Conditioning is a type of learning through which two events are associated. In this case, the treatment is associated with the idea of improvement (also through expectations).
In this way, when a person receives a placebo treatment (without them knowing that it is a placebo) the positive expectation arises that they will recover or improve.
This is so because, throughout that person’s life, they have learned that, generally, an improvement occurs after receiving a certain treatment. This is what expectations consist of, which are defined as the hope or possibility of achieving something.
Expectations and conditioning
Well, these expectations would condition our response to treatment. How? By favoring our recovery response and improvement.
Thus, in a generic way, the greater the expectation of improvement, the greater the placebo effect (this causes the conditioning to be greater and greater). Of course, it’s necessary that the initial expectation occurs, in order for the placebo phenomenon to take place.
What else influences the placebo effect?
We can say that expectations and conditioning are the factors that most influence the placebo effect. However, they aren’t the only variables that influence this psychological phenomenon. In this sense, we also find:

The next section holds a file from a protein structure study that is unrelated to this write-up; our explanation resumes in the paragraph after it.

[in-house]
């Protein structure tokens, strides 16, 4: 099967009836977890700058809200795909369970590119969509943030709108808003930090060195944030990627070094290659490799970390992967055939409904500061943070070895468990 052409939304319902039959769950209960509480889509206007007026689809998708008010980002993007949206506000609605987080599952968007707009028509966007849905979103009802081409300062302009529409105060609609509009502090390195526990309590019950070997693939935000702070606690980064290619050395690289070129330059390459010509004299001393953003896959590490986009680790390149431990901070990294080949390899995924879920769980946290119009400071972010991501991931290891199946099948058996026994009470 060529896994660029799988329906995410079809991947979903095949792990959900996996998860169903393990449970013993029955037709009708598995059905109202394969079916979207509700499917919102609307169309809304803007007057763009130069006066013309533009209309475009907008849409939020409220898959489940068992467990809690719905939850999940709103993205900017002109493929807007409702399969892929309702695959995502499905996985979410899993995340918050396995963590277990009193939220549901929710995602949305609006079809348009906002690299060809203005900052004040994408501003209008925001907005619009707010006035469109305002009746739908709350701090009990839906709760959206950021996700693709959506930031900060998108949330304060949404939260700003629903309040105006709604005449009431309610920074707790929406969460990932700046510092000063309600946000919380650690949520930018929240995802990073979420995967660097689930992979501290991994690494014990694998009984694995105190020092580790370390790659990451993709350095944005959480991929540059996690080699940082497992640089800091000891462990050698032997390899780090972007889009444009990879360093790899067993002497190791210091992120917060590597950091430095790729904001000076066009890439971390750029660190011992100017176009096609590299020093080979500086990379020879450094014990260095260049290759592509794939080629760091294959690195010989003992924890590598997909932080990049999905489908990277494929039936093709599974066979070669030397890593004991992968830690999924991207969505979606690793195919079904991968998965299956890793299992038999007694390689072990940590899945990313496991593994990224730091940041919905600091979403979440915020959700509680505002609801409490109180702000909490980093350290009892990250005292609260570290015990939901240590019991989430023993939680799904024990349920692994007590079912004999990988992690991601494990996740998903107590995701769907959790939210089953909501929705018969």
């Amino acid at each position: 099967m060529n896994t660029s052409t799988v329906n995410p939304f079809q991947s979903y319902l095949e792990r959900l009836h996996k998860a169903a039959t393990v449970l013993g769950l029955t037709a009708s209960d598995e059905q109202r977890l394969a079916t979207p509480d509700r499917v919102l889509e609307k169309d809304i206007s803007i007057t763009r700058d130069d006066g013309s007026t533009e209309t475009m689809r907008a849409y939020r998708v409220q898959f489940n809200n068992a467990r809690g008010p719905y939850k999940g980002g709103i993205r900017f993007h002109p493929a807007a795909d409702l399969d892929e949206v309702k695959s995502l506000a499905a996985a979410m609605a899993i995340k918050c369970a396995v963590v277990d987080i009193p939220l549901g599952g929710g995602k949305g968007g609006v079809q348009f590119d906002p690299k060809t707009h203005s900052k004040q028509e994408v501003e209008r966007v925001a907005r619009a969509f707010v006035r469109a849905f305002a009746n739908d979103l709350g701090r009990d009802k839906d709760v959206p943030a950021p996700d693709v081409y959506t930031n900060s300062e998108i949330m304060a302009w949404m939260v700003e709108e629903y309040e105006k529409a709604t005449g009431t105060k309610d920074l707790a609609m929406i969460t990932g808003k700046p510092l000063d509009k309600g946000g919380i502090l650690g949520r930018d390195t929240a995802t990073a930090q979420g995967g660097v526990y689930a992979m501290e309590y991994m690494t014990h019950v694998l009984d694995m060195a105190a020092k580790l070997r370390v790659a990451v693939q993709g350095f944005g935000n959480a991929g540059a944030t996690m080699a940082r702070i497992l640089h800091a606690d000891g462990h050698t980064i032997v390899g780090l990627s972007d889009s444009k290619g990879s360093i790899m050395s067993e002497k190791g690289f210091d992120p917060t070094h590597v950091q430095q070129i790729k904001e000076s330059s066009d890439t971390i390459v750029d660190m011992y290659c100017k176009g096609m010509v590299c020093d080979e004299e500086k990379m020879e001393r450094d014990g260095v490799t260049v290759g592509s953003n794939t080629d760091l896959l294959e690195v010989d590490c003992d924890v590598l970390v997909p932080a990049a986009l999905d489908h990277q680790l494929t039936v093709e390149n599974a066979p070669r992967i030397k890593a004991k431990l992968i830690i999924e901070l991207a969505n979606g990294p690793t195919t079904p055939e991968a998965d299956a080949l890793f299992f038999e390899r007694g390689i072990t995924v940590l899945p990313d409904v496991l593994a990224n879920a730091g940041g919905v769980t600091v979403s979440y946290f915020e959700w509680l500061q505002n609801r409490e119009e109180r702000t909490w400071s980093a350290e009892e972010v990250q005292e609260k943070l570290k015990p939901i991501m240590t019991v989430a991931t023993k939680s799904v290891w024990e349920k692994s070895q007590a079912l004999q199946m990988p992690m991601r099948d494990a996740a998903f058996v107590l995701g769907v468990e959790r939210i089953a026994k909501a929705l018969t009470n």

- The professionalism projected by the person who administers the treatment.
- The sense of competence that their professional reflects.
- The context in which the treatment is carried out.
- The kind of problem we are facing.
- The cost, presentation, materials, or rituals involved in carrying out the treatment.
In general, placebos with a more expensive and more elaborate appearance tend to be more effective (that is, their placebo effect is more powerful). To better understand this, let’s take a simple example. A sugar pill is more effective in producing the placebo effect if it’s in the form of a capsule, than if it’s in the form of a lump.
In this example, the appearance of “uniqueness” would raise our expectations about the effectiveness of that treatment, substance, or pill.
What happens at a neurological level?
According to studies, and more specifically a study by Oken (2008), at a neurophysiological level, a series of brain changes occurs in the person who experiences the placebo effect.
In this sense, it has been shown that the application of the placebo stimulates the following structures: the frontal cortex, the nucleus accumbens, the gray matter, and the amygdala, which activates the dopaminergic and serotonergic pathways (especially the dopaminergic ones).
Basic mental processes
Having said that, the placebo effect’s mechanism of action still isn’t completely clear. It seems to be a process in which abstract thinking influences very basic and primitive mental processes. Very similar processes are present both in humans and animals.
What is it useful for?
The placebo effect has been shown to be useful or effective in relieving, above all, pain symptoms. It has also made it possible to improve somatic symptoms, Parkinson’s disease, dementia, and epilepsy.